The second thing to keep in mind is that the digerati are using the learning tools built into the Net to get smarter, faster. A new Net tool can propogate to millions in just a week or two. Unlike the old digital divide, this means that the divide between the digerati and the rest of the world is accelerating.

So, it's choice time. Several of my colleagues (tompeters! being a notable example) are jumping in with both feet. Others take a look at the headstart and decide that it's just too much work.

Try to imagine doing your work today without email. It's inconceivable. I think the tools of the digerati are going to be just as essential in just a moment or two. You can wait until Microsoft issues them all as a dumbed down package, but if you do, you'll not only miss the texture and understanding that comes from learning as you go, but you'll always be trying to catch up.

I can't decide if I'm really an us or a them. I've got all the tools above, but it's still hard work. The good news, though, is that you won't break anything if you try these new tools and commit yourself to understanding the new digerati. Better hurry, though, because they won't wait for you.

It's national tell-a-friend-about-blogs week!

Here at Seth's Blog, we have no pledge drives, no advertisements, no product placement. Instead, every once in a while, I ask you to tell a friend (actually to tell ten friends) about blogs in general, about RSS and about your favorite blogs in particular.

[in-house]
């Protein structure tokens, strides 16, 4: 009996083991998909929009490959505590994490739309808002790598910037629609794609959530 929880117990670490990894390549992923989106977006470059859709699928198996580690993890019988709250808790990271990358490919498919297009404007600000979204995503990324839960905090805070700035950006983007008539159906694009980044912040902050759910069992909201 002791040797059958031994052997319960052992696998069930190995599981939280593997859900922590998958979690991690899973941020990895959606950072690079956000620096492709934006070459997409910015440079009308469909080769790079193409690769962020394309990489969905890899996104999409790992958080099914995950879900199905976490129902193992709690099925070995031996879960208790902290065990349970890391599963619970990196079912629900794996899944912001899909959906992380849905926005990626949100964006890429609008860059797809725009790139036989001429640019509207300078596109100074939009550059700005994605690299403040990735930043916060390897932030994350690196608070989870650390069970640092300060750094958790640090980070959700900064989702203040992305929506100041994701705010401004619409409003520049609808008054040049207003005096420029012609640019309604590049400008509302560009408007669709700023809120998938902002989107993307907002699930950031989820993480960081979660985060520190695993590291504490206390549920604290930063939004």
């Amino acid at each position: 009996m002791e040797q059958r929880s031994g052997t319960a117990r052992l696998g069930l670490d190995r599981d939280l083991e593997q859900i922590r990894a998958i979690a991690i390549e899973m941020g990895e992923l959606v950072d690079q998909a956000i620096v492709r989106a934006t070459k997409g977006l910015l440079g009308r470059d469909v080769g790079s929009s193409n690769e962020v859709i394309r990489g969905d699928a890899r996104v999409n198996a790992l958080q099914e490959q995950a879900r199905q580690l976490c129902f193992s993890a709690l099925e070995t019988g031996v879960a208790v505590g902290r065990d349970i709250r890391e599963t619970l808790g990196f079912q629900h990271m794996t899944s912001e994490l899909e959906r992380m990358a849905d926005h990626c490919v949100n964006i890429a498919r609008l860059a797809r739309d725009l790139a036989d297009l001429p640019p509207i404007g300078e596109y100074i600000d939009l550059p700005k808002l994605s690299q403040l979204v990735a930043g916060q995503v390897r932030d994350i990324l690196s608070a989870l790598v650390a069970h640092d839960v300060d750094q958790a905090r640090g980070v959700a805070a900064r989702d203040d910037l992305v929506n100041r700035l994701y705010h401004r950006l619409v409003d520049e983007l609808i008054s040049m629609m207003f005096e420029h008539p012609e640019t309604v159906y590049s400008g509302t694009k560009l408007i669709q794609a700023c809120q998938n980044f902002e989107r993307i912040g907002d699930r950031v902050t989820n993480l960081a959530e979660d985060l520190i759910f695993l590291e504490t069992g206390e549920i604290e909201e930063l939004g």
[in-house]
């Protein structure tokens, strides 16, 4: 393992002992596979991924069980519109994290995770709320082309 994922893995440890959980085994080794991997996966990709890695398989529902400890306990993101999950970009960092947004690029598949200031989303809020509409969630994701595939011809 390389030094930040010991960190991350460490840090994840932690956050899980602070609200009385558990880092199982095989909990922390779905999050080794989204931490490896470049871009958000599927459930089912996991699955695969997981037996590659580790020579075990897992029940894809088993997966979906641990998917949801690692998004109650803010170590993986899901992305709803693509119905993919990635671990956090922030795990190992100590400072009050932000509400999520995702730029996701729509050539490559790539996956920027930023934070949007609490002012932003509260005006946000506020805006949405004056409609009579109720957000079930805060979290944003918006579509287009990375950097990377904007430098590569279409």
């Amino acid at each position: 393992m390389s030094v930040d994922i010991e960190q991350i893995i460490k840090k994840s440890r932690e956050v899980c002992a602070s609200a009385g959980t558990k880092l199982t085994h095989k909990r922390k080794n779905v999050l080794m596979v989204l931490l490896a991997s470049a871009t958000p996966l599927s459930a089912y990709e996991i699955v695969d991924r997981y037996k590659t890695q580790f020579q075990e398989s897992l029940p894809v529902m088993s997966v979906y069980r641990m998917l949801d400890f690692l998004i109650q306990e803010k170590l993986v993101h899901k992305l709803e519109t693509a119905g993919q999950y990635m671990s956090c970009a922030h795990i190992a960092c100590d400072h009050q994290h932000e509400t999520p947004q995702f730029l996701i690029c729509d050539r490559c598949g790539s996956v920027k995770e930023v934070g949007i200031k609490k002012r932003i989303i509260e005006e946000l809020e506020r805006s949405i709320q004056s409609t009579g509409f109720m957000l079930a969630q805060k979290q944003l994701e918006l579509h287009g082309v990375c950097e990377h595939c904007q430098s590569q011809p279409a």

Well, it's national tell-a-friend-about-blogs week, and to celebrate, I've posted a bunch of provocative starter links below.

Now it's your turn. If you've got a blog, why not put up a post encouraging your readers to participate in national tell-a-friend-about-blogs week? And if you don't, how about sending an email to ten colleagues (just ten, no need to be greedy) and introduce them to your favorite blogs.

And no, I have no idea if there are special foods that are traditionally served during the celebration of national tell-a-friend-about-blogs week.

Seth's favorite blog posts, part II

It's too hard to keep up with blogs. Too many posts, too little time, too much worthless blather.

So, here's the best of list from the beginning of the year: Seth's Blog: The Best Posts of 2005 (so far... 10 weeks, 10 posts).

And here, based on reader feedback, are the most resonant posts since then. Feel free to tell your friends.

Link: Seth's Blog: Thinking about the Long Tail (part 1).

Link: Seth's Blog: Think about parsley.

Link: Seth's Blog: Godin's Leveraged Effort Curve.

Link: Seth's Blog: REAL--Compared to what? The Pale Imitation.

Link: Seth's Blog: What's the always?.

Link: Seth's Blog: Race for the top, race to the bottom.

Link: Seth's Blog: I bet you think this post is about you.

Link: Seth's Blog: Nouns and verbs.

Link: Seth's Blog: Things that change.

Link: Seth's Blog: Playing by (and losing by) the rules.


Douglas O'Bryon sent his new blog over.

Link: Digital Casserole.